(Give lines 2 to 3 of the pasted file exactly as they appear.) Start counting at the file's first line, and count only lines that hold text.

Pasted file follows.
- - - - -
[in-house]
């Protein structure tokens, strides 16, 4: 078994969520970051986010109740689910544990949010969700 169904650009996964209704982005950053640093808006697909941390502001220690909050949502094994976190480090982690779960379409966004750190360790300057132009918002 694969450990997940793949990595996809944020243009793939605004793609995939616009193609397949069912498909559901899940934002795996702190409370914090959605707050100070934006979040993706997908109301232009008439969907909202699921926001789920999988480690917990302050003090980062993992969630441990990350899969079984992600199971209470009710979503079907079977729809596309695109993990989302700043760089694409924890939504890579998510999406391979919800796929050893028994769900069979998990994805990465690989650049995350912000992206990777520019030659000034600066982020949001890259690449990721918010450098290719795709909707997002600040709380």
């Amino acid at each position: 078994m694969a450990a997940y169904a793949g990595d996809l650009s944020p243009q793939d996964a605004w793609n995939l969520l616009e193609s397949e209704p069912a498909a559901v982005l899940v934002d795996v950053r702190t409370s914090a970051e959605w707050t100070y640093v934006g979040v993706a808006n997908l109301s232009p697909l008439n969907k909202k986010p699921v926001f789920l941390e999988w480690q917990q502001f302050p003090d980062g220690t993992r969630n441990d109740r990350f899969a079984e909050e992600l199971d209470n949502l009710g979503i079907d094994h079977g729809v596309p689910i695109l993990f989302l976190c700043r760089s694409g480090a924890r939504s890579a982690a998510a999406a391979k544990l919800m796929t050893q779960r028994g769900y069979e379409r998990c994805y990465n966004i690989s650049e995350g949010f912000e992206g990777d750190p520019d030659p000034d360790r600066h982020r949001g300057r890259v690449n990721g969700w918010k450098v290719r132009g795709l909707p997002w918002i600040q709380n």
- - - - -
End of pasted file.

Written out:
């Protein structure tokens, strides 16, 4: 078994969520970051986010109740689910544990949010969700 169904650009996964209704982005950053640093808006697909941390502001220690909050949502094994976190480090982690779960379409966004750190360790300057132009918002 694969450990997940793949990595996809944020243009793939605004793609995939616009193609397949069912498909559901899940934002795996702190409370914090959605707050100070934006979040993706997908109301232009008439969907909202699921926001789920999988480690917990302050003090980062993992969630441990990350899969079984992600199971209470009710979503079907079977729809596309695109993990989302700043760089694409924890939504890579998510999406391979919800796929050893028994769900069979998990994805990465690989650049995350912000992206990777520019030659000034600066982020949001890259690449990721918010450098290719795709909707997002600040709380």
């Amino acid at each position: 078994m694969a450990a997940y169904a793949g990595d996809l650009s944020p243009q793939d996964a605004w793609n995939l969520l616009e193609s397949e209704p069912a498909a559901v982005l899940v934002d795996v950053r702190t409370s914090a970051e959605w707050t100070y640093v934006g979040v993706a808006n997908l109301s232009p697909l008439n969907k909202k986010p699921v926001f789920l941390e999988w480690q917990q502001f302050p003090d980062g220690t993992r969630n441990d109740r990350f899969a079984e909050e992600l199971d209470n949502l009710g979503i079907d094994h079977g729809v596309p689910i695109l993990f989302l976190c700043r760089s694409g480090a924890r939504s890579a982690a998510a999406a391979k544990l919800m796929t050893q779960r028994g769900y069979e379409r998990c994805y990465n966004i690989s650049e995350g949010f912000e992206g990777d750190p520019d030659p000034d360790r600066h982020r949001g300057r890259v690449n990721g969700w918010k450098v290719r132009g795709l909707p997002w918002i600040q709380n």